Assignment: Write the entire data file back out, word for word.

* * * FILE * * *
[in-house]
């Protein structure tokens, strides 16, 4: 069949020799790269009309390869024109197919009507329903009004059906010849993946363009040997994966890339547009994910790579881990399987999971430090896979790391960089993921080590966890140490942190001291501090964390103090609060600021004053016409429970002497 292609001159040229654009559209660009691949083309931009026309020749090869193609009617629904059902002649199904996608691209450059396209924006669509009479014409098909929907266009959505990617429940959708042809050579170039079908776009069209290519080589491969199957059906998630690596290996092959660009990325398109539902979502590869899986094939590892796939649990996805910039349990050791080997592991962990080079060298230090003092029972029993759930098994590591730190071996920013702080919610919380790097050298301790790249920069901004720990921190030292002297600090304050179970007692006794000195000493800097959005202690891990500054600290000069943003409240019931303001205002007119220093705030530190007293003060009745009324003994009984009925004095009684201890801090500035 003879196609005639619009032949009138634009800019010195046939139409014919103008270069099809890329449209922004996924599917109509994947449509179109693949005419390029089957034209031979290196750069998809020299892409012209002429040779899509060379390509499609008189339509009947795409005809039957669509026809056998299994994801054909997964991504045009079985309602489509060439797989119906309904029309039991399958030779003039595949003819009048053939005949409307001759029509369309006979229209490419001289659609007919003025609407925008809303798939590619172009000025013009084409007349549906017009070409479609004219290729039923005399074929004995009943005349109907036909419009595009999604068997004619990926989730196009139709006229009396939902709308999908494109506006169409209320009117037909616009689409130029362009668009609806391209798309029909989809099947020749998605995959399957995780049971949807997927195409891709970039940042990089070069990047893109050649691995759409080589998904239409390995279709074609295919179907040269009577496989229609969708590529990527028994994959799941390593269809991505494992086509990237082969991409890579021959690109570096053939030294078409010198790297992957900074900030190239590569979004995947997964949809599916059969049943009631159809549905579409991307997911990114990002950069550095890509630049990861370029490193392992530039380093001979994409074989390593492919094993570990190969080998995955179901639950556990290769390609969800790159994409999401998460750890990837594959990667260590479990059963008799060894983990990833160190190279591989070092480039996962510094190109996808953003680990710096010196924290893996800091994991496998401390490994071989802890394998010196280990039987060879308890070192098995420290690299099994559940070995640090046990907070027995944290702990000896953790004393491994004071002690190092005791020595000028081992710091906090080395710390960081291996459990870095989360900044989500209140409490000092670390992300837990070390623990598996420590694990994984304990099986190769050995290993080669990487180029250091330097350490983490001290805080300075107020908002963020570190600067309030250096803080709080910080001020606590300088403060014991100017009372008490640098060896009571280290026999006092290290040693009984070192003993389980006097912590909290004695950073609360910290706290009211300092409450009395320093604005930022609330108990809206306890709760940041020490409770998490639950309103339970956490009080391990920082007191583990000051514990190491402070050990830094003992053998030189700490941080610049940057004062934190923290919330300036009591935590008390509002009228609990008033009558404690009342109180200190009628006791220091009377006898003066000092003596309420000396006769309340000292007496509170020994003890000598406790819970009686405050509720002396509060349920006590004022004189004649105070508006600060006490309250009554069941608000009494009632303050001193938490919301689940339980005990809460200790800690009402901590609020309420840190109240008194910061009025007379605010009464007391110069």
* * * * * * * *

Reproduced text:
[in-house]
């Protein structure tokens, strides 16, 4: 069949020799790269009309390869024109197919009507329903009004059906010849993946363009040997994966890339547009994910790579881990399987999971430090896979790391960089993921080590966890140490942190001291501090964390103090609060600021004053016409429970002497 292609001159040229654009559209660009691949083309931009026309020749090869193609009617629904059902002649199904996608691209450059396209924006669509009479014409098909929907266009959505990617429940959708042809050579170039079908776009069209290519080589491969199957059906998630690596290996092959660009990325398109539902979502590869899986094939590892796939649990996805910039349990050791080997592991962990080079060298230090003092029972029993759930098994590591730190071996920013702080919610919380790097050298301790790249920069901004720990921190030292002297600090304050179970007692006794000195000493800097959005202690891990500054600290000069943003409240019931303001205002007119220093705030530190007293003060009745009324003994009984009925004095009684201890801090500035 003879196609005639619009032949009138634009800019010195046939139409014919103008270069099809890329449209922004996924599917109509994947449509179109693949005419390029089957034209031979290196750069998809020299892409012209002429040779899509060379390509499609008189339509009947795409005809039957669509026809056998299994994801054909997964991504045009079985309602489509060439797989119906309904029309039991399958030779003039595949003819009048053939005949409307001759029509369309006979229209490419001289659609007919003025609407925008809303798939590619172009000025013009084409007349549906017009070409479609004219290729039923005399074929004995009943005349109907036909419009595009999604068997004619990926989730196009139709006229009396939902709308999908494109506006169409209320009117037909616009689409130029362009668009609806391209798309029909989809099947020749998605995959399957995780049971949807997927195409891709970039940042990089070069990047893109050649691995759409080589998904239409390995279709074609295919179907040269009577496989229609969708590529990527028994994959799941390593269809991505494992086509990237082969991409890579021959690109570096053939030294078409010198790297992957900074900030190239590569979004995947997964949809599916059969049943009631159809549905579409991307997911990114990002950069550095890509630049990861370029490193392992530039380093001979994409074989390593492919094993570990190969080998995955179901639950556990290769390609969800790159994409999401998460750890990837594959990667260590479990059963008799060894983990990833160190190279591989070092480039996962510094190109996808953003680990710096010196924290893996800091994991496998401390490994071989802890394998010196280990039987060879308890070192098995420290690299099994559940070995640090046990907070027995944290702990000896953790004393491994004071002690190092005791020595000028081992710091906090080395710390960081291996459990870095989360900044989500209140409490000092670390992300837990070390623990598996420590694990994984304990099986190769050995290993080669990487180029250091330097350490983490001290805080300075107020908002963020570190600067309030250096803080709080910080001020606590300088403060014991100017009372008490640098060896009571280290026999006092290290040693009984070192003993389980006097912590909290004695950073609360910290706290009211300092409450009395320093604005930022609330108990809206306890709760940041020490409770998490639950309103339970956490009080391990920082007191583990000051514990190491402070050990830094003992053998030189700490941080610049940057004062934190923290919330300036009591935590008390509002009228609990008033009558404690009342109180200190009628006791220091009377006898003066000092003596309420000396006769309340000292007496509170020994003890000598406790819970009686405050509720002396509060349920006590004022004189004649105070508006600060006490309250009554069941608000009494009632303050001193938490919301689940339980005990809460200790800690009402901590609020309420840190109240008194910061009025007379605010009464007391110069």